Recent headlines have proclaimed “Black Holes Don’t Exist!” They’re wrong. Black holes absolutely exist. We know this observationally. We know by the orbits of stars in the center of our galaxy that there is a supermassive black hole in its center. We know of binary black hole systems. We’ve found the infrared signatures of more than a million black holes. We know of stellar mass black holes, and intermediate mass black holes. We can even see a gas cloud ripped apart by the intense gravity of a black hole. And we can take images of black holes, such as the one above. Yes, Virginia, there are black holes.
So what’s with the headlines? It seems to start with a link-bait article about a new work concerning the formation of stellar mass black holes.1 The paper hasn’t been peer reviewed, but it is an extension of an earlier work by the same authors that has been peer reviewed.2 The focus of both of these papers is on the firewall paradox, specifically how Hawking radiation might affect the gravitational collapse of a star to form a black hole.
The firewall paradox is something that arises when you try to combine black holes with quantum theory. In quantum theory there are limits to what can be known about an object. For example, you cannot know an object’s exact energy. Because of this uncertainty, the energy of a system can fluctuate spontaneously, so long as its average remains constant. In 1974 Stephen Hawking demonstrated is that near the event horizon of a black hole pairs of particles can appear, where one particle becomes trapped within the event horizon (reducing the black holes mass slightly) while the other can escape as radiation (carrying away a bit of the black hole’s energy). These escaping particles have come to be known as Hawking radiation.
According to general relativity, if you were to fall into a black hole, you shouldn’t notice anything strange when you cross the event horizon. Yes, you might feel strong tidal forces, but you’d feel those outside the black hole as well. But according to quantum theory if all this Hawking radiation is being created near the event horizon, then you should experience a firewall of quantum particles. The solution to this theoretical problem is still a matter of some debate. Some, such as Hawking and the authors of this new paper, feel that the Hawking firewall prevents black hole horizons from forming. Others, such as Sabine Hossenfelder argue that quantum theory doesn’t lead to a Hawking firewall. Just to be clear, I’m personally in the Hossenfelder camp.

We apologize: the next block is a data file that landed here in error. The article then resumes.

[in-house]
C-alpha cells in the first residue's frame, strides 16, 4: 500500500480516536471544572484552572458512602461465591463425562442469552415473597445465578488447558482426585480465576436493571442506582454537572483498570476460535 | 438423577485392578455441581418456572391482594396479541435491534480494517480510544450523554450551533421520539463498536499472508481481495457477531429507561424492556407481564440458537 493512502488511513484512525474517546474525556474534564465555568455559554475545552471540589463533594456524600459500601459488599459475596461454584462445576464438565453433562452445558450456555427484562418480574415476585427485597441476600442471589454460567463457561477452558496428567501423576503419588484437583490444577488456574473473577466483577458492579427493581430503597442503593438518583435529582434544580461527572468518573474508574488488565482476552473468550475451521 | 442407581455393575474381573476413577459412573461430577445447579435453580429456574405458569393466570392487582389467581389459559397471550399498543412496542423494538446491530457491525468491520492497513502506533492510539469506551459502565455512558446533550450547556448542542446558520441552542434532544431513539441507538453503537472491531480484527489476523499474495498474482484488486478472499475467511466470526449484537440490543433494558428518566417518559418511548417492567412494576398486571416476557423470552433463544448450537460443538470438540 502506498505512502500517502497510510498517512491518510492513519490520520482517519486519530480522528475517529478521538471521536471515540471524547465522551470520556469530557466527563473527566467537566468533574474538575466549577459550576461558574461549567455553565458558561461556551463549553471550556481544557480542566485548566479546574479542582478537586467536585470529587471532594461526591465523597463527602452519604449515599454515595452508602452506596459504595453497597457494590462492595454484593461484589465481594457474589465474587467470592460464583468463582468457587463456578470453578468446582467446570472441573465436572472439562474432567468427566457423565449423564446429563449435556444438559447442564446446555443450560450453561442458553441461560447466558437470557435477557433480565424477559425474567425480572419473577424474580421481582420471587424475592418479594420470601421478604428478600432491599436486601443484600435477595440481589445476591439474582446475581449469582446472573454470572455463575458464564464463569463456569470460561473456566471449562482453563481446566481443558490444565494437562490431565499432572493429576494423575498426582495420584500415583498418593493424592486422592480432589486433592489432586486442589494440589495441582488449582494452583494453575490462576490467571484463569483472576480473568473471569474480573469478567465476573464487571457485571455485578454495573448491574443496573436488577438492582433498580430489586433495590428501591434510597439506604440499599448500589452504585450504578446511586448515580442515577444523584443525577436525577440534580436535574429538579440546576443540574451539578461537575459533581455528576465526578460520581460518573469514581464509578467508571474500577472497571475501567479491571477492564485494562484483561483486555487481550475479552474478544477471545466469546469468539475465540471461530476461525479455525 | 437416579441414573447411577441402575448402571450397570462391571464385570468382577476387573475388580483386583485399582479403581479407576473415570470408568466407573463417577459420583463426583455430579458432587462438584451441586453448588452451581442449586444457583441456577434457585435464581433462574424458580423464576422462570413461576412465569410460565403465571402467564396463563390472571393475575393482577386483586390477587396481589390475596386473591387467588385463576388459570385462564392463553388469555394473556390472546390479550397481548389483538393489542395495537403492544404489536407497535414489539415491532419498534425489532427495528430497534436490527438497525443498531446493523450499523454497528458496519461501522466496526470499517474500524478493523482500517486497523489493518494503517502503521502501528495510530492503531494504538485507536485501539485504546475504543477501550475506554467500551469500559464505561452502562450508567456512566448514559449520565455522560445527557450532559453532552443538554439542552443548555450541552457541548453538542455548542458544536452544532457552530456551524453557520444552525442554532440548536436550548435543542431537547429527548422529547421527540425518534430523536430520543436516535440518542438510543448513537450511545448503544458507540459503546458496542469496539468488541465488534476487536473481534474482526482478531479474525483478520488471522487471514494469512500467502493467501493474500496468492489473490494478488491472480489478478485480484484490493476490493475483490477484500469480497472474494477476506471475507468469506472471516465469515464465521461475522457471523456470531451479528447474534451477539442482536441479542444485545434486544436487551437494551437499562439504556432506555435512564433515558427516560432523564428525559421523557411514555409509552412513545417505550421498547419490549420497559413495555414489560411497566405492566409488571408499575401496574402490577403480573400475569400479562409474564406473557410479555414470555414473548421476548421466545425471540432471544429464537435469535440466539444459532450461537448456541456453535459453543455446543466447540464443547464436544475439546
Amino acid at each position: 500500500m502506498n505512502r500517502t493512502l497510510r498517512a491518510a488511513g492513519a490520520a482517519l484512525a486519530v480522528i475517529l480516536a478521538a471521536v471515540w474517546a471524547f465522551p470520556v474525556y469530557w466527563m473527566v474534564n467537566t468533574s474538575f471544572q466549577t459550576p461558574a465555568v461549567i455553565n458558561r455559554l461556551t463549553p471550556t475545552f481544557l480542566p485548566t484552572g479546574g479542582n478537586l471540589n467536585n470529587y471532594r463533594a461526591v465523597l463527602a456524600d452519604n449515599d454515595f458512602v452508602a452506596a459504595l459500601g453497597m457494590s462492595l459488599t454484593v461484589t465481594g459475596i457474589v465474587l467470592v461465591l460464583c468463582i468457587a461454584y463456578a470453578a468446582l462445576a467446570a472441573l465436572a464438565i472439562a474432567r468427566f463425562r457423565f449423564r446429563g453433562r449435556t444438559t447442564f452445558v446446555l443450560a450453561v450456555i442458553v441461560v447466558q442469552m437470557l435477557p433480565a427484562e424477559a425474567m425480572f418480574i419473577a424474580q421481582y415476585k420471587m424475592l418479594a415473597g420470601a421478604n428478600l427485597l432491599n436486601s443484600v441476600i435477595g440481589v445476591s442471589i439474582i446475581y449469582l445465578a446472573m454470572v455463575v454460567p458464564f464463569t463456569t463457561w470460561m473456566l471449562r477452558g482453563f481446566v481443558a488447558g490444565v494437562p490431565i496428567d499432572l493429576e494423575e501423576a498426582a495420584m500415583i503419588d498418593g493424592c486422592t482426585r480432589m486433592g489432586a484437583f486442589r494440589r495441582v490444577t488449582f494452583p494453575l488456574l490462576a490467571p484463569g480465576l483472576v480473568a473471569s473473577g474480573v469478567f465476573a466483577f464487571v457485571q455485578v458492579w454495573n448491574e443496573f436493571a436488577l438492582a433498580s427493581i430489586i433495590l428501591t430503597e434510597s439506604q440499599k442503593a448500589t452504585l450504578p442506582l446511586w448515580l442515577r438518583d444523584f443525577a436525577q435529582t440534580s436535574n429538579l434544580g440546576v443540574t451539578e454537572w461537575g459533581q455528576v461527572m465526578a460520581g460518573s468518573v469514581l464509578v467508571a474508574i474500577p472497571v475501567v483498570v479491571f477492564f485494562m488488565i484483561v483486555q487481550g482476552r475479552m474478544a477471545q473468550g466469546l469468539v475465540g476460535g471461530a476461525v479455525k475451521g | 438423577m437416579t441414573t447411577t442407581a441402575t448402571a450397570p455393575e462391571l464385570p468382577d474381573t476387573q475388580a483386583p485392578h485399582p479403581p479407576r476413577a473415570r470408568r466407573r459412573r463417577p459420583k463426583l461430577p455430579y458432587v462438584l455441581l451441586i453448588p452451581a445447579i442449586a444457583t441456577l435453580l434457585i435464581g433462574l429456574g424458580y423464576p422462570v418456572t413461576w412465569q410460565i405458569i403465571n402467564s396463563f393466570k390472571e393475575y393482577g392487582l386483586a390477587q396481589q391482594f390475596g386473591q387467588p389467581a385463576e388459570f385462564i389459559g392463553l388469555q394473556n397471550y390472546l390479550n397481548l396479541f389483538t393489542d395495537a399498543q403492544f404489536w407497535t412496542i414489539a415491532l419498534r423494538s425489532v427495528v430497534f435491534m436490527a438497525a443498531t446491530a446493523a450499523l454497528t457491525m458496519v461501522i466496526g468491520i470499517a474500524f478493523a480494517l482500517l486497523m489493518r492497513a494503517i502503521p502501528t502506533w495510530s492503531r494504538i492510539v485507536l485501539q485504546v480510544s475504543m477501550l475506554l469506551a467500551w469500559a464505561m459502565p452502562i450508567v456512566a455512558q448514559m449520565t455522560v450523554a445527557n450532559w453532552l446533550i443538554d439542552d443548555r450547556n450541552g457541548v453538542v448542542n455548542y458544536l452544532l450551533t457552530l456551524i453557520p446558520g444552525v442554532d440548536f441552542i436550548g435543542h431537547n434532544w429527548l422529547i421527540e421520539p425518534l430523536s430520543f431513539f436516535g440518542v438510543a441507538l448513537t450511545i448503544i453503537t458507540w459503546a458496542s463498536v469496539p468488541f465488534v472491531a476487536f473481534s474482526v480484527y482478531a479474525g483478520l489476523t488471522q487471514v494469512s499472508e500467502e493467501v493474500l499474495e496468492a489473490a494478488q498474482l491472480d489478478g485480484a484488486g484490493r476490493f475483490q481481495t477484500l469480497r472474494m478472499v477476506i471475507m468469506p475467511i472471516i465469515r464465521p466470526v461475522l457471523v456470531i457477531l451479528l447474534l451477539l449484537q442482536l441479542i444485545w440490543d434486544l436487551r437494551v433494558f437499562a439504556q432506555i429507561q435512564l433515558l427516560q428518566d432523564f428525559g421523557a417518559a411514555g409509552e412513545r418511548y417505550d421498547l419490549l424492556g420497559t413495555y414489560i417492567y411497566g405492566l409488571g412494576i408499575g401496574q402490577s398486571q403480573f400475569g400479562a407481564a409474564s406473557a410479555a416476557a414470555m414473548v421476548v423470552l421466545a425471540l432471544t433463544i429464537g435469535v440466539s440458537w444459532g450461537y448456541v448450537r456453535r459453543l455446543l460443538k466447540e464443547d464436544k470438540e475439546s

In this new paper, the authors show that if the Hawking firewall idea is correct, then as a star starts collapsing at the end of its life, before it collapses into a black hole Hawking radiation starts kicking in, which pushes back against the collapsing star. So instead of collapsing into a solar-mass black hole, the star almost collapses into a black hole, Hawking radiation stops its collapse, and the stellar core then explodes. So the star dies in a supernova explosion, but no black hole is formed from its core.
This is interesting theoretical work, and it raises questions about the formation of stellar-mass black holes. But it doesn’t prove that stellar-mass black holes don’t exist, nor does it say anything about intermediate mass or supermassive black holes, which would form by processes other than stellar collapse. And of course the work depends upon Hawking’s take on firewalls to be correct, which hasn’t been proven. To say that this work proves black holes don’t exist is disingenuous at best.
So don’t buy into the hype. Black holes are real, this work is interesting, and the link-baiters should be ashamed of themselves.
Mersini-Houghton, L., and H. P. Pfeiffer. “Back-reaction of the Hawking radiation flux on a gravitationally collapsing star II: Fireworks instead of firewalls e-Print.” arXiv preprint arXiv:1409.1837 (2014). ↩︎
Mersini-Houghton, Laura. “Backreaction of Hawking radiation on a gravitationally collapsing star I: Black holes?.” Physics Letters B 738 (2014): 61-67. ↩︎